Novelist THOMAS WOLFE’S Turning Point was submitting his first novel to Maxwell Perkins and Perkins becoming his editor. Perkins was the most acclaimed book editor of the twentieth century and thus far in the twenty-first. During the 1920s and 30s his Scribner’s writers included the greatest and most gifted working with one editor in the history of American publishing. They included, in addition to his protégé Wolfe, Ernest Hemingway, F. Scott Fitzgerald, and Ring Lardner. Wolfe’s association with Perkins is the most celebrated author/editor relationship in American literature.
Wolfe was stupendously talented. But his main problems were his uncontrollable, obsessive verbosity and a chronic inability to cut that resulted in unedited manuscripts of fantastic lengths, three or four times longer than a publishable book could possibly be.
Those problems in turn were caused by Wolfe’s difficulty making any kind of independent decisions. He didn’t know where or what to cut. He would stare for hours at the manuscript before eliminating a few sentences when his agreement with Perkins was that he would strike out tens of thousands–a hundred thousand—words. He would start by rereading the manuscript section by section, trying to find things that were unnecessary and could be omitted. But he was totally blind to them. He never in his entire career had a concept of a publishable book.
The day before Christmas, 1929 Wolfe wrote to Perkins: “One year ago I had little hope for my work, and I did not know you…. You are now mixed with my book in such a way that I can never separate the two of you. I can no longer think clearly of the time I wrote it, but rather of the time when you first talked to me about it, and when you worked upon it….You have done what I had ceased to believe that one person could do for another–you have created liberty and hope for me.” Wolfe wrote a note to Perkins: “In all my life, until I met you, I never had a friend.”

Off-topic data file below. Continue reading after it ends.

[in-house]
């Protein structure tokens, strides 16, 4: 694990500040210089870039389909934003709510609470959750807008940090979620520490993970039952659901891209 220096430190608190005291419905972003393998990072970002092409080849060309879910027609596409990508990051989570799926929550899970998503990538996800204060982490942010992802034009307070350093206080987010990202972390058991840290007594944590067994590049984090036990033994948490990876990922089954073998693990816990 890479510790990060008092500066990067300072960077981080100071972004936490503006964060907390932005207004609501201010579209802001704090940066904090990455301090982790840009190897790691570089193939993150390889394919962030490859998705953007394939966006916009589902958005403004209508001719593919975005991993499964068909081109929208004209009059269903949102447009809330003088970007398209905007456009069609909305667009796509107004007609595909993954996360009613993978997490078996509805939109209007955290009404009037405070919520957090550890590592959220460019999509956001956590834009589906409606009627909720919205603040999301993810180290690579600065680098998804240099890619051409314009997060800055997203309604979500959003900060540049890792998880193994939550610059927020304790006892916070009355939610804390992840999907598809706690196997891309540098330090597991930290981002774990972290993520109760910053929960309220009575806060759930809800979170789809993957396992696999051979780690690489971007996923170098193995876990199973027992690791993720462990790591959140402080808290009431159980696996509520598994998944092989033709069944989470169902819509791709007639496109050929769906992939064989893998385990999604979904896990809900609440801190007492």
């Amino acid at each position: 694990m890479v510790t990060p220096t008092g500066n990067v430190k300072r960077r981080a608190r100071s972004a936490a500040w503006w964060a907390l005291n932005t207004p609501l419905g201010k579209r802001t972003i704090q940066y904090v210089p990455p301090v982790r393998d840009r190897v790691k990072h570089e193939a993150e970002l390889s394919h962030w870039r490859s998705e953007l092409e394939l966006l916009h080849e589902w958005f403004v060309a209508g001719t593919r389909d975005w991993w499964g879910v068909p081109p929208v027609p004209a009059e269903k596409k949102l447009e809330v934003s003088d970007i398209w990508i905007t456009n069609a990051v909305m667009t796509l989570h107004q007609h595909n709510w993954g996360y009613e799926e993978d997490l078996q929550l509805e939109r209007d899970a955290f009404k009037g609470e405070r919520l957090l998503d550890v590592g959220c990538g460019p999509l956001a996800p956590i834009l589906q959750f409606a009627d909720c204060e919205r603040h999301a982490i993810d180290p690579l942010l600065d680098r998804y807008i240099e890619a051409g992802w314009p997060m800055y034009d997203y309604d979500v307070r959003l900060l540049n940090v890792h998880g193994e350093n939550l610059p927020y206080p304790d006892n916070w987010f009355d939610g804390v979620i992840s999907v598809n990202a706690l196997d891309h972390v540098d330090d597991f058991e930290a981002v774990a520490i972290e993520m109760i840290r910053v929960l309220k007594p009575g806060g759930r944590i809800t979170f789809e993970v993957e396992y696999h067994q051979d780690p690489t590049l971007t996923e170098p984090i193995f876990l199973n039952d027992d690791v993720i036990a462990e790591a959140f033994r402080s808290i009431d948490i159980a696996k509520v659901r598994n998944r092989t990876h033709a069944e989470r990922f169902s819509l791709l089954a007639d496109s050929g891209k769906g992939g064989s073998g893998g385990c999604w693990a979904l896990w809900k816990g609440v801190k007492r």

I doubt there’s ever been a great creator who after a Turning Point didn’t have a powerful sense of single-mindedness and an ability to persevere, face difficulties, and concentrate on reaching goals while resisting distractions.
And rarely, if ever, wandering off on tangents. High-powered focused attention is a result of Turning Points–the ability of the creator to be absorbed, caught up in, and wholly involved in his/her creative existence.
Do you remember your Turning Point? Just look up from the screen now and reflect on when the first clue appeared in the mystery you call your life and you turned from this direction to that.
© 2016 David J. Rogers
For my interview from the international teleconference with Ben Dean about Fighting to Win, click on the following link:
Order Fighting to Win: Samurai Techniques for Your Work and Life eBook by David J. Rogers
Order Waging Business Warfare: Lessons From the Military Masters in Achieving Competitive Superiority